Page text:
Statement: Gross national product, which includes remittances from nearly 9 million Filipinos working abroad, decelerated to 6.1% from 8.0% last year. These remittances rose by 13.7% to $16.4 billion last year, or by about 9% in peso terms, helping support consumer spending. However, rising prices for food and fuel squeezed such spending, which accounts for about 77% of aggregate demand, slowing its growth to 4.5%. Still, private consumption contributed most to GDP growth from the demand side.

Translation: Everything will pretty much be at a standstill without OFW money.

Statements: Growth in government consumption spending also ebbed, partly owing to a high base effect from election spending in 2007.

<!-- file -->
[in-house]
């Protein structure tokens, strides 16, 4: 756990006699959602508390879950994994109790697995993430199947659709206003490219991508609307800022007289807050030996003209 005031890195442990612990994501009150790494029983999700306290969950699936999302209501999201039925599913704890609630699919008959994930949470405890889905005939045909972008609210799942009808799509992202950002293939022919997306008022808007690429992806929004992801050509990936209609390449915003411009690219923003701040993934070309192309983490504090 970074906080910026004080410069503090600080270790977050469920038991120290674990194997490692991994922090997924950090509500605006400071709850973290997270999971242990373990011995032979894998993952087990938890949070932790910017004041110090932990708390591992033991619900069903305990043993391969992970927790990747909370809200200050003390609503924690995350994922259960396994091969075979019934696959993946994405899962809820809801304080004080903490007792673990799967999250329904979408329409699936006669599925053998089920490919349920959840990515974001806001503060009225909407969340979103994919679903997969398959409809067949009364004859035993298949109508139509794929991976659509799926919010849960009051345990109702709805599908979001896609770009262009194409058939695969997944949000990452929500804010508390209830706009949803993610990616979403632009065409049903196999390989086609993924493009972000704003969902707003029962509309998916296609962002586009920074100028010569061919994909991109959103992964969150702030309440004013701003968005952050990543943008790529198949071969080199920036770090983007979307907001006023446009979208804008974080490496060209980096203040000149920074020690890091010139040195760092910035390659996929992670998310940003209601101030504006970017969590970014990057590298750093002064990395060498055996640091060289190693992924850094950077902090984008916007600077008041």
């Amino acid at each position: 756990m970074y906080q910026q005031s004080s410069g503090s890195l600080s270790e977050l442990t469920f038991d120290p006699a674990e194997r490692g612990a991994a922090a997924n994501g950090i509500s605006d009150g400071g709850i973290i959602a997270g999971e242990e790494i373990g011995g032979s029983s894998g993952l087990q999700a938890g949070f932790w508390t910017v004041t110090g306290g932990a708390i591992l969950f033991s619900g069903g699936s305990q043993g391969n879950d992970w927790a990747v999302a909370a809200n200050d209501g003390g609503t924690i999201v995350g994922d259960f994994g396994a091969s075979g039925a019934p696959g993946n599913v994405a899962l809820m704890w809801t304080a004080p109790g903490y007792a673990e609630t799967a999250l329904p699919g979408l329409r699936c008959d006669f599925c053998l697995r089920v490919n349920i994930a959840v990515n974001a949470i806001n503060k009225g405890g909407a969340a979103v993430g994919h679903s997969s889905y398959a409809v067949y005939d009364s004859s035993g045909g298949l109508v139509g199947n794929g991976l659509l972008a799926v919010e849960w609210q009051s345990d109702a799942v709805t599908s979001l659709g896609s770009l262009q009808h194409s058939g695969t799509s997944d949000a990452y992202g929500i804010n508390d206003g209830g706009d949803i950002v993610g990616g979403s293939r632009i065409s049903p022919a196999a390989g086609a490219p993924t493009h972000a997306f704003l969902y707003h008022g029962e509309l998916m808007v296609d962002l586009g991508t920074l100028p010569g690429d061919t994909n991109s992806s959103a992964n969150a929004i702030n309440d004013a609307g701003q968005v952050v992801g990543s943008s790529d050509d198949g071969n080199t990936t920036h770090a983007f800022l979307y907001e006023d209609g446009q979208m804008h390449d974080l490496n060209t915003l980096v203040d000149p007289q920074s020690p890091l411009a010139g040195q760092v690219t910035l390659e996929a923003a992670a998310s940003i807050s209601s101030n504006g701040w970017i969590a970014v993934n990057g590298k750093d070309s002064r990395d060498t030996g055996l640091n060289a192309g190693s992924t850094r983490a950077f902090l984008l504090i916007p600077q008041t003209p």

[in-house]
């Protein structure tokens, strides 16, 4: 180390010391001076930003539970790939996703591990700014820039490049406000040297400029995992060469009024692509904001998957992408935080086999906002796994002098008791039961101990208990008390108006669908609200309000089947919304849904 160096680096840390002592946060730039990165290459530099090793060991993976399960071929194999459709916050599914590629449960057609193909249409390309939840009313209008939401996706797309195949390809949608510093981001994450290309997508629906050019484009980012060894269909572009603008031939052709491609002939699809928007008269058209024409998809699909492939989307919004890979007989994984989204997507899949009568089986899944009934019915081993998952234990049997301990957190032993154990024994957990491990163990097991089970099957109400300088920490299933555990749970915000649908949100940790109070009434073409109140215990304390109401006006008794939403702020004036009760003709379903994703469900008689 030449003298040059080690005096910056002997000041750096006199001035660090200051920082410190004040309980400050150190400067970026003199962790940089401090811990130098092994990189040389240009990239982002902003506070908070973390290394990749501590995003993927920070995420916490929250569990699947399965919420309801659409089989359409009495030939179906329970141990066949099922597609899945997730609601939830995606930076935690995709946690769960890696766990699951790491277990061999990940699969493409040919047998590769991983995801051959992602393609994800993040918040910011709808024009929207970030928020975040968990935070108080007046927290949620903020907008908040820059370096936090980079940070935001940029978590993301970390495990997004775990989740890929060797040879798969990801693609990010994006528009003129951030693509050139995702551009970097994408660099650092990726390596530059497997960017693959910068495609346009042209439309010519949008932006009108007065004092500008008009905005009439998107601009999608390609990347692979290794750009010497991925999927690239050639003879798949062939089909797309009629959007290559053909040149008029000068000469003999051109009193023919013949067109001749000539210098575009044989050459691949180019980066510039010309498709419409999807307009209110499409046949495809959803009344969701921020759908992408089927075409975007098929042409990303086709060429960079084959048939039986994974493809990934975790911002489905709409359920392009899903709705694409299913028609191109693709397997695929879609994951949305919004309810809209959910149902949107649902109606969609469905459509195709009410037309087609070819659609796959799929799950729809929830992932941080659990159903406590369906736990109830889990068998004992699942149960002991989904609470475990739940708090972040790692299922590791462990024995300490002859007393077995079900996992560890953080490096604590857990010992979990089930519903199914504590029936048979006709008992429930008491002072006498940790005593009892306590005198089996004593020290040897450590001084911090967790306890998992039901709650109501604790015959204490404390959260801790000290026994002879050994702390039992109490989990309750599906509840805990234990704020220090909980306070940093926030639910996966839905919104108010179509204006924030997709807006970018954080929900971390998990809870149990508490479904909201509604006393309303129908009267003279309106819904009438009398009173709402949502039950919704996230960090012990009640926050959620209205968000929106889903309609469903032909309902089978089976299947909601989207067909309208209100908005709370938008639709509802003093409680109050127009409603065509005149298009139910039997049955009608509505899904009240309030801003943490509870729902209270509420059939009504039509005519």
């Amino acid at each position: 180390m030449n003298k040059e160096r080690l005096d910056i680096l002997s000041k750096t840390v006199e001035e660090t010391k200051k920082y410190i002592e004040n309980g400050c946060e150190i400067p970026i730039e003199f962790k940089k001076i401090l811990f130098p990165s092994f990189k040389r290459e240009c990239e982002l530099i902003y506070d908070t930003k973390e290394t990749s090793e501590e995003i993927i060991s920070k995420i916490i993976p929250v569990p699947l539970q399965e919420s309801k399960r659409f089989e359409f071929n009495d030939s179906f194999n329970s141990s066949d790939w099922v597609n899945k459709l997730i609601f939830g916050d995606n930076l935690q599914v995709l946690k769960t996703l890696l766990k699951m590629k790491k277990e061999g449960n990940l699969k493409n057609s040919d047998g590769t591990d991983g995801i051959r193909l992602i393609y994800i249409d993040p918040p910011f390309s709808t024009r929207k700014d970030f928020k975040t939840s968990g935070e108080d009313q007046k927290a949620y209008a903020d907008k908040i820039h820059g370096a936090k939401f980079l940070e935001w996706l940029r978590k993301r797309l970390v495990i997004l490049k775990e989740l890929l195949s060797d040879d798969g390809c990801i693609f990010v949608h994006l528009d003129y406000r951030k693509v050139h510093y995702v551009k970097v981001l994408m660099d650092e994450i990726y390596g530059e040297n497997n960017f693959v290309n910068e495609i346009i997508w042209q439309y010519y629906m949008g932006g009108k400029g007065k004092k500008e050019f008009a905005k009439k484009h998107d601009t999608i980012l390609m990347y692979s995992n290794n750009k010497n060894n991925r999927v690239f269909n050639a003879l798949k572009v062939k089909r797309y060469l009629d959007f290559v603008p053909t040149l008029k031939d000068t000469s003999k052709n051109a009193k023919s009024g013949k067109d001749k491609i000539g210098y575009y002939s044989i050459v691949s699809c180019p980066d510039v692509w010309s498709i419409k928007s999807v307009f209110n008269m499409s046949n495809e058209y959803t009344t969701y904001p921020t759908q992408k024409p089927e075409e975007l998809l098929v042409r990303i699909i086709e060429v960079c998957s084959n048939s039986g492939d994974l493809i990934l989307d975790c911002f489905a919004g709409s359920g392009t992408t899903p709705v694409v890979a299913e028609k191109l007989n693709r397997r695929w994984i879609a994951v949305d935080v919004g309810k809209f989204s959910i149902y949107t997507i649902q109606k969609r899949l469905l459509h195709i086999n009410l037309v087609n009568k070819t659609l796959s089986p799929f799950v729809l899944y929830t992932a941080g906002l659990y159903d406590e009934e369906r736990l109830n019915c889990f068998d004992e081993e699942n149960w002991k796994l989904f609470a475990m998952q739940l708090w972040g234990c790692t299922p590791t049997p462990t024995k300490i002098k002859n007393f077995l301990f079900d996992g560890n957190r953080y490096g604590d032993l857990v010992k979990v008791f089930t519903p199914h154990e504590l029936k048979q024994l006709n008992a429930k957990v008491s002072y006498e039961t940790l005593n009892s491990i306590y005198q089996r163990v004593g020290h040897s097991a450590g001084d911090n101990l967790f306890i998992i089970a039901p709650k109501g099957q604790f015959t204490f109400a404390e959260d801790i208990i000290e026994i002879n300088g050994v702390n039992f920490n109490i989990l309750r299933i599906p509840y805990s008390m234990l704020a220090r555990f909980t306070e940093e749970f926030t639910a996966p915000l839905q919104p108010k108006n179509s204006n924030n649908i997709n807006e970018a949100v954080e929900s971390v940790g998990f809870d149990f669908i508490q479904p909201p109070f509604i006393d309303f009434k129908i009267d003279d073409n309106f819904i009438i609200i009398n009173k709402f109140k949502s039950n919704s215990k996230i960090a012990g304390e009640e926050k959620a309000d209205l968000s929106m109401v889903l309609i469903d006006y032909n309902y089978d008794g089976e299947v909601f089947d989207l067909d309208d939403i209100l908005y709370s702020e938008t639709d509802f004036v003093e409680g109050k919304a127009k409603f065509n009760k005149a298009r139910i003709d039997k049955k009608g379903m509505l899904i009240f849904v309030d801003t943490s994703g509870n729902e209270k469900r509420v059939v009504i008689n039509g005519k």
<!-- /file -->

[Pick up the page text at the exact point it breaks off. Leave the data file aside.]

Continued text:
Fixed capital investment decelerated sharply to 3.7% growth last year, from 11.8% in 2007, mainly because of a slowdown in public construction from the high level seen in the 2007 election year.

Translation: You didn’t think the government would spend much for its people outside an election year did you?

Statement: Private construction maintained double-digit expansion, assisted by housing investments from overseas workers.

Translation: When we say “assisted”, we mean “caused largely by”, otherwise we wouldn’t have highlighted OFWs in the first place.

Statement: Public construction activity contracted after rapid growth in 2007.

Translation: You know those bridges and roads are only made to get your votes, right? No election year? No public construction then.

Statement: Agriculture (including fisheries and forestry) grew at a 3-year low of 3.2%, as a result of much higher fertilizer and fuel costs.